The Soundhouse has become an increasingly essential venue on the Leicester music scene thanks to a decent stage, excellent sound and a well-stocked bar. Of late, it seems that more and more artists have taken note because we’ve seen performances in the last year from the likes of Broken Witt Rebels (who played a storming set there in the summer) and Senser, whilst the future looks equally promising. Tonight sees Casbah MMP welcoming The Graveltones to the stage with support from three excellent artists who represent some of the best up-and-coming blues talent in the country. As we have come to expect from Casbah, everything on the night runs like clockwork with merchandise sensibly placed in a well-lit area away from the stage, change-over times mercifully swift and typically impressive sound and lighting only adding to the power of the music itself. These may seem like small things, but not every venue is fortunate enough to have a promoter who pays such attention to detail and it makes for a fantastic night for both bands and audience.
The first act of the night is Freddie Webber who eloquently describes himself as “just another guy with long hair and a guitar”. Whilst it is true that he has a guitar and there is some truth to the claim that he has long hair (we’d probably opt for mid-length), we’d contest the notion that Freddie is just another artist. Despite his self-effacing banter, Freddie is a deeply engaging performer who manages, thanks to some rather cool toys to produce an impressively large sound that not only fills the venue, but which also rattles its foundations. Offering up songs that combine wit with substance, whether stripped-back (as he is on ‘keep your cool’ and the brilliantly mordant ‘a song for you’) or blazing away with an army of looper pedals at his command on closing number ‘Simmer down’, Freddie Webber commands the attention. At one point Freddie kindly asks us to speak to him afterwards to show his uncle (in attendance) that he’s made a good career choice – we need no such incentive – Freddie’s music speaks for itself and his performance belies his opening slot on the bill.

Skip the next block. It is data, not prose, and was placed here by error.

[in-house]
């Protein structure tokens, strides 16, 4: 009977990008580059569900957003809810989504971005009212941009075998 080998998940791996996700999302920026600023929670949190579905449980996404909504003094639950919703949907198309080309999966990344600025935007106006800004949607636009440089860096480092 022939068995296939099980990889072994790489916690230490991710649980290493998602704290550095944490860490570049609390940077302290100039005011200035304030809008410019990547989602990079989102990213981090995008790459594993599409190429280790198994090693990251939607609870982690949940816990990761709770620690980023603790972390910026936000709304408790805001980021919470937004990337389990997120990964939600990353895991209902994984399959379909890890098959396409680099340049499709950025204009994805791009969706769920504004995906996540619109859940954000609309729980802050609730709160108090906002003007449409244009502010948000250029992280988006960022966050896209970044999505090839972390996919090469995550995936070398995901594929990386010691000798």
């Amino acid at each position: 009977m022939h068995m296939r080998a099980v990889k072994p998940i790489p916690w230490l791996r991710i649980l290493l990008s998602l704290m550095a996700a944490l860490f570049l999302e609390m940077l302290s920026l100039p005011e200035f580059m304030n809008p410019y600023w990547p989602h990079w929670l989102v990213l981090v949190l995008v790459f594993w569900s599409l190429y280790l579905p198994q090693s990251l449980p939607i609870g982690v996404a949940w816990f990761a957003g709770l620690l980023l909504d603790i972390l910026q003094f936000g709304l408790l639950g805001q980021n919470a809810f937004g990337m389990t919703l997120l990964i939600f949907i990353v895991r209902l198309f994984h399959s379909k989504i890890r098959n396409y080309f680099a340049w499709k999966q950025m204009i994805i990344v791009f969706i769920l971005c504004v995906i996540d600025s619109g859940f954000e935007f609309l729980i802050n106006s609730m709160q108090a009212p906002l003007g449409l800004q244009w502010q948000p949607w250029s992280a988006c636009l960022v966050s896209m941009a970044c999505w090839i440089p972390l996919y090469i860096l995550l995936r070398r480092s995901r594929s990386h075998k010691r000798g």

Next up is an artist with whom we are already familiar – Tom McCartney, who played so exhilarating a solo set in support of the Broken Witt Rebels. This time, Tom’s in the house with a chain gang of brutal Blues revivalists who play their instruments with all the repressed fury of innovators of the genre to which they are in thrall. Tom’s voice remains the thing – old before its time and worn with the spirit, if not the experience, of Muddy. As if to confirm this latter point, Tom and his cohorts even throw in a suitably dusty Waters cover, but it’s the original numbers that impress the most. This is the future of the blues: young artists such as Tom keeping the flame alive with passion and talent. It’s a pleasure to see him alongside his band and I can’t wait to see him reach ever wider audiences upon the release of his debut EP, ‘well-dressed man’, the title of which gets an impressive airing this evening.